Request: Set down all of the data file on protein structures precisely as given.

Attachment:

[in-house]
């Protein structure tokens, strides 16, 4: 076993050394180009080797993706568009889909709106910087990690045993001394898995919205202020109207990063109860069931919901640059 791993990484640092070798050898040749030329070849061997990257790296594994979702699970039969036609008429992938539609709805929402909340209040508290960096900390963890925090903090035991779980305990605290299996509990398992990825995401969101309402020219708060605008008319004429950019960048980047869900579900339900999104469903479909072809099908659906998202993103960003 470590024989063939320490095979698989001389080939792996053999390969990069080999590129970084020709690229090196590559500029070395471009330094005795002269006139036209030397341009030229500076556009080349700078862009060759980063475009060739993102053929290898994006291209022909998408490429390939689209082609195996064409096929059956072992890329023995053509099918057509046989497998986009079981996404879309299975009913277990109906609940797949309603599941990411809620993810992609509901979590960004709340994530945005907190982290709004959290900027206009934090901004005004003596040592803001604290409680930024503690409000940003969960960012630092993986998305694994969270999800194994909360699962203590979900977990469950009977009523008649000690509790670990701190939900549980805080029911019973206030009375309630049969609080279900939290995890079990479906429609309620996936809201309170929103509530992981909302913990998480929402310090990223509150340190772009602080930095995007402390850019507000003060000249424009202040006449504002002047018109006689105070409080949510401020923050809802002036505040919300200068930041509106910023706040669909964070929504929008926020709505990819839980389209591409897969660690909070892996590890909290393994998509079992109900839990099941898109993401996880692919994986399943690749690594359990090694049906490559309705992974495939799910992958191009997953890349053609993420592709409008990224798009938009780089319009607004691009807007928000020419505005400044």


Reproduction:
[in-house]
């Protein structure tokens, strides 16, 4: 076993050394180009080797993706568009889909709106910087990690045993001394898995919205202020109207990063109860069931919901640059 791993990484640092070798050898040749030329070849061997990257790296594994979702699970039969036609008429992938539609709805929402909340209040508290960096900390963890925090903090035991779980305990605290299996509990398992990825995401969101309402020219708060605008008319004429950019960048980047869900579900339900999104469903479909072809099908659906998202993103960003 470590024989063939320490095979698989001389080939792996053999390969990069080999590129970084020709690229090196590559500029070395471009330094005795002269006139036209030397341009030229500076556009080349700078862009060759980063475009060739993102053929290898994006291209022909998408490429390939689209082609195996064409096929059956072992890329023995053509099918057509046989497998986009079981996404879309299975009913277990109906609940797949309603599941990411809620993810992609509901979590960004709340994530945005907190982290709004959290900027206009934090901004005004003596040592803001604290409680930024503690409000940003969960960012630092993986998305694994969270999800194994909360699962203590979900977990469950009977009523008649000690509790670990701190939900549980805080029911019973206030009375309630049969609080279900939290995890079990479906429609309620996936809201309170929103509530992981909302913990998480929402310090990223509150340190772009602080930095995007402390850019507000003060000249424009202040006449504002002047018109006689105070409080949510401020923050809802002036505040919300200068930041509106910023706040669909964070929504929008926020709505990819839980389209591409897969660690909070892996590890909290393994998509079992109900839990099941898109993401996880692919994986399943690749690594359990090694049906490559309705992974495939799910992958191009997953890349053609993420592709409008990224798009938009780089319009607004691009807007928000020419505005400044």